The Case for Cybersecurity Insurance, Part II

When cyber crooks stole nearly $35,000 this year from Brookeland Fresh Water Supply District in East Texas, the theft nearly drained the utility’s financial reserves. Fortunately for the 1,300 homes and businesses it serves, Brookeland had purchased cyber security insurance, and now appears on track to recoup all of the unrecovered funds in exchange for a $500 deductible.

As this attack and a related case study I wrote about last month show, cyber theft insurance can be a reasonable and effective investment in an era when ultra-sophisticated cyber thieves increasingly are defeating the security that surrounds many commercial online banking accounts.

The attack on Brookeland’s Internet banking account began on Friday, April 9, about the time that General Manager Trey Daywood had authorized the utility’s payroll transfer — just a half hour before the 2 p.m. the bank’s cutoff time. A few minutes later, unidentified hackers went in and deleted Daywood’s payroll batch and set up their own payroll, sending sub-$10,000 payments to seven individuals across the United States who were recruited to help launder the money through work-at-home job scams.

Daywood soon heard from his financial institution, Texas based First National Bank, which thought the $34,038 amount was quite a bit higher than the organization’s regular payroll total. But the bank only called after it had finished processing the fraudulent transfers, and most of the unauthorized payments still were sent out the following Monday.

“It was only after I signed affidavits of forgery and had them notarized that our financial institution began the process of trying to retrieve the money,” Daywood said. “It was very clear from the beginning that their attitude was, ‘Hey, it’s not our problem.’  Which was professionally disappointing to me.”

I contacted First National multiple times for a comment on this story, but have yet to hear back from them. I will update this story if that changes.

Financial institutions are required to use “commercially reasonable” security measures to deter fraudulent attacks, but experts say just how far banks need to go for their security to be considered reasonable is a standard that is ill-defined, and is likely to be decided by several ongoing lawsuits filed in state courts. Banking regulators also encourage institutions to use so-called “multi-factor authentication,” or a user name and password in addition to some other type of authentication mechanism. However, according to Daywood, First National Bank allowed commercial customers to access their accounts online with nothing more than a user name and password.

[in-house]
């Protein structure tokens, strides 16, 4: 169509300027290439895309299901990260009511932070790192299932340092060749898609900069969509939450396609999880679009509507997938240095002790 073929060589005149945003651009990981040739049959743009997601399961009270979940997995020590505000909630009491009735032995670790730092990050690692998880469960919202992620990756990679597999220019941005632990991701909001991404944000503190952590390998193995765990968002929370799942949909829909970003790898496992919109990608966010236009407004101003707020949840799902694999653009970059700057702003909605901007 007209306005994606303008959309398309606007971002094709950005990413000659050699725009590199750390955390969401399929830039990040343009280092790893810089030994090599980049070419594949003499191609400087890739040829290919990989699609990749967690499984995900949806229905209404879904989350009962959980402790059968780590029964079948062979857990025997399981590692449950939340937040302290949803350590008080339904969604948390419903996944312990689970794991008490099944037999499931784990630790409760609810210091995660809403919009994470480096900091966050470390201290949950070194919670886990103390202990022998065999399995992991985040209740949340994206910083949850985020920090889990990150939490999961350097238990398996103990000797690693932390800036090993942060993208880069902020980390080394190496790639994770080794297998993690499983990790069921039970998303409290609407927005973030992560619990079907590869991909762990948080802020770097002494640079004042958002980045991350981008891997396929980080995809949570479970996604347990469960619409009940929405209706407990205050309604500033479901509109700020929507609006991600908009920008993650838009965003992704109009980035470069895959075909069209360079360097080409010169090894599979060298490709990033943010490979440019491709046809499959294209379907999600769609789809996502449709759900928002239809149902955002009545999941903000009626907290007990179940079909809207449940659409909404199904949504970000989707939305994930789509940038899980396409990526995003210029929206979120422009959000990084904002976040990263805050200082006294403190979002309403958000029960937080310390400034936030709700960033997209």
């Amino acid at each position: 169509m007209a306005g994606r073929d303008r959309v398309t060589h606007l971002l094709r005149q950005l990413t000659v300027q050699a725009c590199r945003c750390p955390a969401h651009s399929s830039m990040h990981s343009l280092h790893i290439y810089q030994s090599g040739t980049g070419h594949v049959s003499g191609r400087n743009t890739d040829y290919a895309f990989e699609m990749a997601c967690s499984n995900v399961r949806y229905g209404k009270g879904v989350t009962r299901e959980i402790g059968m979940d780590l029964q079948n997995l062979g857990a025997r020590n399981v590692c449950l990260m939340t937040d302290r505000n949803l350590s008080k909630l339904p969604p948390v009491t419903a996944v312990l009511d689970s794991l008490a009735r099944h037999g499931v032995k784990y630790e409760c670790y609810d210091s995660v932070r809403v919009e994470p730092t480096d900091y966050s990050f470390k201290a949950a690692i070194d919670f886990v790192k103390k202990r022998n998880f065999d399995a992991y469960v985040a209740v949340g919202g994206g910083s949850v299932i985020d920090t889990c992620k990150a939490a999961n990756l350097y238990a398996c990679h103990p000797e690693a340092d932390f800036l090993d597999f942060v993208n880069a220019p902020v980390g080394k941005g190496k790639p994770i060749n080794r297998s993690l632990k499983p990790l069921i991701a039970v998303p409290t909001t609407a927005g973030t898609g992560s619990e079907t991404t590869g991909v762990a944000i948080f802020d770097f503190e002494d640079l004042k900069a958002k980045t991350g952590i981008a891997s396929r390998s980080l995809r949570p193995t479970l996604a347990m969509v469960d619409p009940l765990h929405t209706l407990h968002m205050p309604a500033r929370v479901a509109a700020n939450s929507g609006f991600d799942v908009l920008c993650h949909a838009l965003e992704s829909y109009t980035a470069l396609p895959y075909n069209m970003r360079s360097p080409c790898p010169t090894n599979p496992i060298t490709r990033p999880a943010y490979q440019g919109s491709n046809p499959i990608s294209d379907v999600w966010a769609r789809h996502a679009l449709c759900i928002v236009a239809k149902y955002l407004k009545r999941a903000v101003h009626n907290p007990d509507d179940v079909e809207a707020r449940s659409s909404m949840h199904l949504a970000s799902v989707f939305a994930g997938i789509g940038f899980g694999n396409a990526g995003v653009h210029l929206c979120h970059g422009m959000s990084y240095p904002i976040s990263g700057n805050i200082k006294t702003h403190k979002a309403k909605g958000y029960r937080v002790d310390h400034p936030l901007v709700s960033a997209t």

When consumers lose money due to cyber fraud, retail banks are required by law to refund the money — provided the victim doesn’t wait too long in reporting the unauthorized charges. Commercial banks, however, are under no such obligation, although they usually will work with the victim customer to try to reverse as many of the fraudulent transfers as possible.

According to Brookeland, First National Bank managed to reverse a little less than half of the bogus transfers — $15,338 to be precise.

Daywood said the attackers also evaded procedural security measures the company put in place to ensure that two employees signed off on every transaction. Prior to the attack, another Brookeland employee was responsible for initiating payments — including payroll batches — but that employee had no authority to approve the transactions.

“They went in and changed the authority of that employee to make it possible for her to create and initiate the fraudulent batch under her login name,” Daywood said. “It’s a mystery as to how they could do that, because I am supposed to be the only one who has authority to do that through my admin account.”

Daywood said he expects Brookeland will recover the remaining lost funds through its insurance program. But he said the incident has consumed most of his time for the past several months.

“I’ve lived, breathed, ate and slept this since it happened,” Daywood said. “You’re looking at hundreds of hours of research, on and on.”

Further reading:

The Case for Cybersecurity Insurance, Part I

Avoid Windows Malware: Bank on a Live CD

E-banking on a Locked Down (non-Microsoft) PC

Target: Small Businesses

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